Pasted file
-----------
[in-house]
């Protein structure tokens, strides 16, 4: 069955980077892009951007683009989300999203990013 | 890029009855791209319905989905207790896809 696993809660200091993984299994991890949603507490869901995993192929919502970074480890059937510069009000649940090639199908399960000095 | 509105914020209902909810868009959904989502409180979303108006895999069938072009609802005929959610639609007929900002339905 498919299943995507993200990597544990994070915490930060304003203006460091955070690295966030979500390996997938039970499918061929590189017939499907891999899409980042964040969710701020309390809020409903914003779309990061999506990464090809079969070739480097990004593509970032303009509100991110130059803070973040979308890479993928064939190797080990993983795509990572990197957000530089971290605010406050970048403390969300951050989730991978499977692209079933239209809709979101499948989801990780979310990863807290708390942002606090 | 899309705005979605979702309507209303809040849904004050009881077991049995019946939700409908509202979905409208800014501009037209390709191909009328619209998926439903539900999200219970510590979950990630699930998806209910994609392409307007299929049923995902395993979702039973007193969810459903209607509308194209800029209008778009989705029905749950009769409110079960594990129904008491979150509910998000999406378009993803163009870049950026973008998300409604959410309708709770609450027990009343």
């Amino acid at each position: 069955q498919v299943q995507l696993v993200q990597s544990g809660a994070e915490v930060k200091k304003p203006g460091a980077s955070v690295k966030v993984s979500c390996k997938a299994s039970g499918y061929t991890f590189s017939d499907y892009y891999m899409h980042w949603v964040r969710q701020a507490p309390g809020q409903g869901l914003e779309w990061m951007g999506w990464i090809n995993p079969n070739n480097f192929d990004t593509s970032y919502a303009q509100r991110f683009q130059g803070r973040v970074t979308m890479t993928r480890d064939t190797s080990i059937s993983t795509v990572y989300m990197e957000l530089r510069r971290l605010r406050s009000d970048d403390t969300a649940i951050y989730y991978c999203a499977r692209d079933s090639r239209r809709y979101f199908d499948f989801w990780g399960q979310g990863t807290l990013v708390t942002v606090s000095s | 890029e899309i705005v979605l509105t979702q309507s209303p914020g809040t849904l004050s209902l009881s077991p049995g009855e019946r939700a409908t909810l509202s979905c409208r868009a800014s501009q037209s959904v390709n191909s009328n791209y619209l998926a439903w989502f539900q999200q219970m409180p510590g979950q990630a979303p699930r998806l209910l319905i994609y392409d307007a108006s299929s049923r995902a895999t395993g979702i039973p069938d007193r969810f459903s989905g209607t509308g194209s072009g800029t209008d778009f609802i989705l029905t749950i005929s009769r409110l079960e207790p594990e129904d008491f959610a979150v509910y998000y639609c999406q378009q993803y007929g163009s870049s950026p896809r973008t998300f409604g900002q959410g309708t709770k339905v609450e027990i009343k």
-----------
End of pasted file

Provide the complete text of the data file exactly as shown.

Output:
[in-house]
């Protein structure tokens, strides 16, 4: 069955980077892009951007683009989300999203990013 | 890029009855791209319905989905207790896809 696993809660200091993984299994991890949603507490869901995993192929919502970074480890059937510069009000649940090639199908399960000095 | 509105914020209902909810868009959904989502409180979303108006895999069938072009609802005929959610639609007929900002339905 498919299943995507993200990597544990994070915490930060304003203006460091955070690295966030979500390996997938039970499918061929590189017939499907891999899409980042964040969710701020309390809020409903914003779309990061999506990464090809079969070739480097990004593509970032303009509100991110130059803070973040979308890479993928064939190797080990993983795509990572990197957000530089971290605010406050970048403390969300951050989730991978499977692209079933239209809709979101499948989801990780979310990863807290708390942002606090 | 899309705005979605979702309507209303809040849904004050009881077991049995019946939700409908509202979905409208800014501009037209390709191909009328619209998926439903539900999200219970510590979950990630699930998806209910994609392409307007299929049923995902395993979702039973007193969810459903209607509308194209800029209008778009989705029905749950009769409110079960594990129904008491979150509910998000999406378009993803163009870049950026973008998300409604959410309708709770609450027990009343």
């Amino acid at each position: 069955q498919v299943q995507l696993v993200q990597s544990g809660a994070e915490v930060k200091k304003p203006g460091a980077s955070v690295k966030v993984s979500c390996k997938a299994s039970g499918y061929t991890f590189s017939d499907y892009y891999m899409h980042w949603v964040r969710q701020a507490p309390g809020q409903g869901l914003e779309w990061m951007g999506w990464i090809n995993p079969n070739n480097f192929d990004t593509s970032y919502a303009q509100r991110f683009q130059g803070r973040v970074t979308m890479t993928r480890d064939t190797s080990i059937s993983t795509v990572y989300m990197e957000l530089r510069r971290l605010r406050s009000d970048d403390t969300a649940i951050y989730y991978c999203a499977r692209d079933s090639r239209r809709y979101f199908d499948f989801w990780g399960q979310g990863t807290l990013v708390t942002v606090s000095s | 890029e899309i705005v979605l509105t979702q309507s209303p914020g809040t849904l004050s209902l009881s077991p049995g009855e019946r939700a409908t909810l509202s979905c409208r868009a800014s501009q037209s959904v390709n191909s009328n791209y619209l998926a439903w989502f539900q999200q219970m409180p510590g979950q990630a979303p699930r998806l209910l319905i994609y392409d307007a108006s299929s049923r995902a895999t395993g979702i039973p069938d007193r969810f459903s989905g209607t509308g194209s072009g800029t209008d778009f609802i989705l029905t749950i005929s009769r409110l079960e207790p594990e129904d008491f959610a979150v509910y998000y639609c999406q378009q993803y007929g163009s870049s950026p896809r973008t998300f409604g900002q959410g309708t709770k339905v609450e027990i009343k």